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Adela Yang is a member of the Russell Reynolds Associates’ leadership and succession team, supporting the North American and Greater China markets. Lisa Porlier leads the firm’s technology sector in Canada and serves as the deputy country manager.

Millennials entering the work force should understand that aspiring to hold a C-Suite title means embracing typically “quiet” characteristics.

We recently assessed the president of a global industrial company. He was a strong leader with superior intellectual horsepower, a genius for strategic thinking, the resilience to tackle impossible challenges and a 24/7 work ethic. Yet, in some respects, he was failing miserably.

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He missed the birth of his first son because of work. His team felt deeply unsatisfied and often demotivated, because they were not given sufficient autonomy to fully utilize their talents. All of this stemmed from the president’s belief that a leader needs to be bold and strong – a belief that was a key driver behind his success, but also his shortcomings.

Companies often favour leaders such as this president: people with “loud” personality characteristics such as extroversion, passion and charisma. Our recent analysis of global chief executive role specifications showed that these “loud” words were used three times more often than those describing “quiet” characteristics, such as humility, authenticity and listening.

And research has long shown that high-potential and leadership-development programs tend to be filled with rising stars who stand out by demonstrating such outwardly observable personality traits.

These archetypal loud leadership traits have certainly produced great leaders. But the current business climate suggests that they may not be sufficient to make the best leaders for the future – especially given the increasing volatility, speed of change, disruption and transformation they will have to master.

The most effective leaders possess not only the loud traits that allow them to cast big visions and persuade others to follow, but they equally demonstrate the quiet traits that allow them to be vulnerable and connect with others. These leaders know when and how to balance their loud and quiet characteristics to meet the business challenges in a specific situation.

These findings are often surprising to older millennials who are being considered for C-Suite titles, as well as newly appointed or soon-to-be CEOs. The industrial company president came to understand that leaders become stronger when they are willing to show vulnerability. He began to ask for help and allow others to take the lead when necessary. Within a year, his team’s performance materially stepped up. The executive also increased time spent over the weekend with his family and even started to golf again.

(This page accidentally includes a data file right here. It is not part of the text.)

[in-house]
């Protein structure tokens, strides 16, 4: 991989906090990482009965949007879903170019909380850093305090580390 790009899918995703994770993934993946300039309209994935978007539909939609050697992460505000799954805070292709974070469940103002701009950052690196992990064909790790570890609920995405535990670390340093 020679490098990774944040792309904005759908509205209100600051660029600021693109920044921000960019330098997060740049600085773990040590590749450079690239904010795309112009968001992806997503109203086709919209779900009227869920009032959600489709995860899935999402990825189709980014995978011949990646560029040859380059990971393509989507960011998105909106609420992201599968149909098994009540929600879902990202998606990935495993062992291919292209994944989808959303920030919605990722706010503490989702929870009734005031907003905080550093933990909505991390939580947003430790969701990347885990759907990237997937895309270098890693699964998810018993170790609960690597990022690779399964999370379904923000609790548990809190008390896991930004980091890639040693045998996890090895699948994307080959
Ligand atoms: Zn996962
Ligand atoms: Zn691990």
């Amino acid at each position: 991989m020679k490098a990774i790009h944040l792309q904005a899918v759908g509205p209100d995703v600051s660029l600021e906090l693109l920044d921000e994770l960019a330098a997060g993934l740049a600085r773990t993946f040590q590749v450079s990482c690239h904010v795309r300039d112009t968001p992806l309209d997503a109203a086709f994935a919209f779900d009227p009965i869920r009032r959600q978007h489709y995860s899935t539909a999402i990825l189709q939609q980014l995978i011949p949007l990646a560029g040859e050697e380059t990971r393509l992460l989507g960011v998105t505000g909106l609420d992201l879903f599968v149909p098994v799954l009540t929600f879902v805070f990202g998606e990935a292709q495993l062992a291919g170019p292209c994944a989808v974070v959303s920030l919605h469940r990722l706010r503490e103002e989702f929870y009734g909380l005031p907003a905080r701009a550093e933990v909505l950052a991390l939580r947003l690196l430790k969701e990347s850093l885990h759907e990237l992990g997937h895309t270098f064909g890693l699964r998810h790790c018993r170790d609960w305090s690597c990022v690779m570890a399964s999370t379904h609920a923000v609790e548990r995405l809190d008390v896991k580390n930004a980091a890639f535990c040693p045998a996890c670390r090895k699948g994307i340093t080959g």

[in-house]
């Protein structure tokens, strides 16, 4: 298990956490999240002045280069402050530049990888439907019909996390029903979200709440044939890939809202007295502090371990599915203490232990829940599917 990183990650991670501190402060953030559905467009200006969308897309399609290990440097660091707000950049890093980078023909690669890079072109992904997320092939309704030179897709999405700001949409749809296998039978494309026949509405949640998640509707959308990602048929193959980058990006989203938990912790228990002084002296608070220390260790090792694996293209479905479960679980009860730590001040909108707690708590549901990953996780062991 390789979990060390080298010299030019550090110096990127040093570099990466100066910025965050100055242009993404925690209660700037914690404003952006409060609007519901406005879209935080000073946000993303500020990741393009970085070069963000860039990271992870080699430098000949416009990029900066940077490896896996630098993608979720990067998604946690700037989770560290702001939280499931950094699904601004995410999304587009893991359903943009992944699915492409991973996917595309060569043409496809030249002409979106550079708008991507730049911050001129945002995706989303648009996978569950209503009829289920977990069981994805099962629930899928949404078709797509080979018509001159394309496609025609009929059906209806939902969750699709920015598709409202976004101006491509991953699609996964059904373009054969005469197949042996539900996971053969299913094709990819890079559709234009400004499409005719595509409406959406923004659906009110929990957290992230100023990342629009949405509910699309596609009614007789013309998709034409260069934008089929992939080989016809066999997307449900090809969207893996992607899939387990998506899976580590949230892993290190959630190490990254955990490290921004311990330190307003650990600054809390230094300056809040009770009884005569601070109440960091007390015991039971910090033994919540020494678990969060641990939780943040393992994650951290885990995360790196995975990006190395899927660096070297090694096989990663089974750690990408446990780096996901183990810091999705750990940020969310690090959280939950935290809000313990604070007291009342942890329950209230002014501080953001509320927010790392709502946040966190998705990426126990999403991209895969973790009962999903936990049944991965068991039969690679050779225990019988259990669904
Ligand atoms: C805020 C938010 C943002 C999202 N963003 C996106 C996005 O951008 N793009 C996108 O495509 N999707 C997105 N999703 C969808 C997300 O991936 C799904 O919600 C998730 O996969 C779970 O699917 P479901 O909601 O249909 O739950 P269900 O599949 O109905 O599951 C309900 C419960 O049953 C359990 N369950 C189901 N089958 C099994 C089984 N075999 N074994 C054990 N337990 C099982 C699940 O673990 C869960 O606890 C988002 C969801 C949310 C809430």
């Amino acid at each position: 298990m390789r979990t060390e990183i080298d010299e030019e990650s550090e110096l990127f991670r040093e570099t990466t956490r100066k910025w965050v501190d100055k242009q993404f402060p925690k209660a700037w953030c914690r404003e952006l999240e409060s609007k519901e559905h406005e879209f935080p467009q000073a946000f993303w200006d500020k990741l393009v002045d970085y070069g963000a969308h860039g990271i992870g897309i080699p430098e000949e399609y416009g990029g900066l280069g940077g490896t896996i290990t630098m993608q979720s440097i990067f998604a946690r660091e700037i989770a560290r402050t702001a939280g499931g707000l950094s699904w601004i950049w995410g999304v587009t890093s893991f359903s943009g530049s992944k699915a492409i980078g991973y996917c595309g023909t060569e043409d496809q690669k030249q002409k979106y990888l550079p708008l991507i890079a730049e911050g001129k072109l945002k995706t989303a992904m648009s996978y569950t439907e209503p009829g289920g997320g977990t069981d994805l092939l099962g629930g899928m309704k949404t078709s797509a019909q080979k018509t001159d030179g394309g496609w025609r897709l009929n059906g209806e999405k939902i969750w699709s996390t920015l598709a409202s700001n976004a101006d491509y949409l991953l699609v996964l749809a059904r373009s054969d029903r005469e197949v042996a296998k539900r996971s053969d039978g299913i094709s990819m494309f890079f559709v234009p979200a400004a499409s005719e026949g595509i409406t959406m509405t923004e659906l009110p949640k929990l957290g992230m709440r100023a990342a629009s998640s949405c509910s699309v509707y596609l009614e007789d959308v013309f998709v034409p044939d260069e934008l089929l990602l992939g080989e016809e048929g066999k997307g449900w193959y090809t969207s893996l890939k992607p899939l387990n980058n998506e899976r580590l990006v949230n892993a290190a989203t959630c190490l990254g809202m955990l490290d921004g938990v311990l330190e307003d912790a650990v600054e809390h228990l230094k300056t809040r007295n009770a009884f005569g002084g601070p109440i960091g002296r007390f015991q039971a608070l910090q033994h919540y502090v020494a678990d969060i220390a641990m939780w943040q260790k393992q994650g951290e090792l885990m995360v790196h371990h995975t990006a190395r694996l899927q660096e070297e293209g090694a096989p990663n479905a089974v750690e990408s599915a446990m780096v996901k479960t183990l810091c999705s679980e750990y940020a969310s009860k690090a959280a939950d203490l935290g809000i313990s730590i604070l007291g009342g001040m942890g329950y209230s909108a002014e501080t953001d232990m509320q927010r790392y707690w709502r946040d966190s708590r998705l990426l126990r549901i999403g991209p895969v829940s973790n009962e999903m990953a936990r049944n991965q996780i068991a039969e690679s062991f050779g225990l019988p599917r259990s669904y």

Today’s complex business environment requires leaders to be increasingly flexible in how they relate to people. Leaders who can handle virtually any business situation are those who are:

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  • Both disruptive and pragmatic: Organizations need leaders to disrupt the status quo with innovative strategies, but they also must be realistic about focus, priorities and the pace of innovation in their organization.
  • Both risk-taking and reluctant: Good leaders are opportunistic, but we also want them to show some vigilance before making long-lasting decisions.
  • Both heroic and vulnerable: Heroic leaders tend to persevere and be gritty, but they also need to be open to changing course, when necessary, based on feedback from their team and external data.
  • Both galvanizing and connecting: Leaders must galvanize support with energy and inspiration, but they also need to know when to take a step back and share credit, when to promote the success of others and when to connect with the broader organization and to generate long-term people followership.

Few people are naturally strong in all of these traits, but people can change.

Executives who want to improve their leadership abilities can start by acknowledging their natural tendencies, whether they’re loud or quiet, and seeking ways to demonstrate the other side.

A natural disruptor who enjoys pushing boundaries needs to gather information about the organization’s current capabilities and culture to ensure their ideas are not impractical. A heroic and galvanizing leader should continue to leverage courage, energy and charisma, but also understand the importance of listening and soliciting feedback. Equally, those who are naturally more quiet need to reflect on whether they are too cautious and analytical to capture fast-moving opportunities, and whether they are so focused on others that they fail to sufficiently differentiate themselves.

As millennials begin to dominate the C-Suite ranks (which in many technology companies is already the case), they will face unprecedented uncertainty and volatility – and with it, the need to break the stereotypical image of leadership. While loud has long reigned supreme, it’s time to look at a more complex – and slightly quieter – model of leadership to succeed across the wide range of looming challenges.

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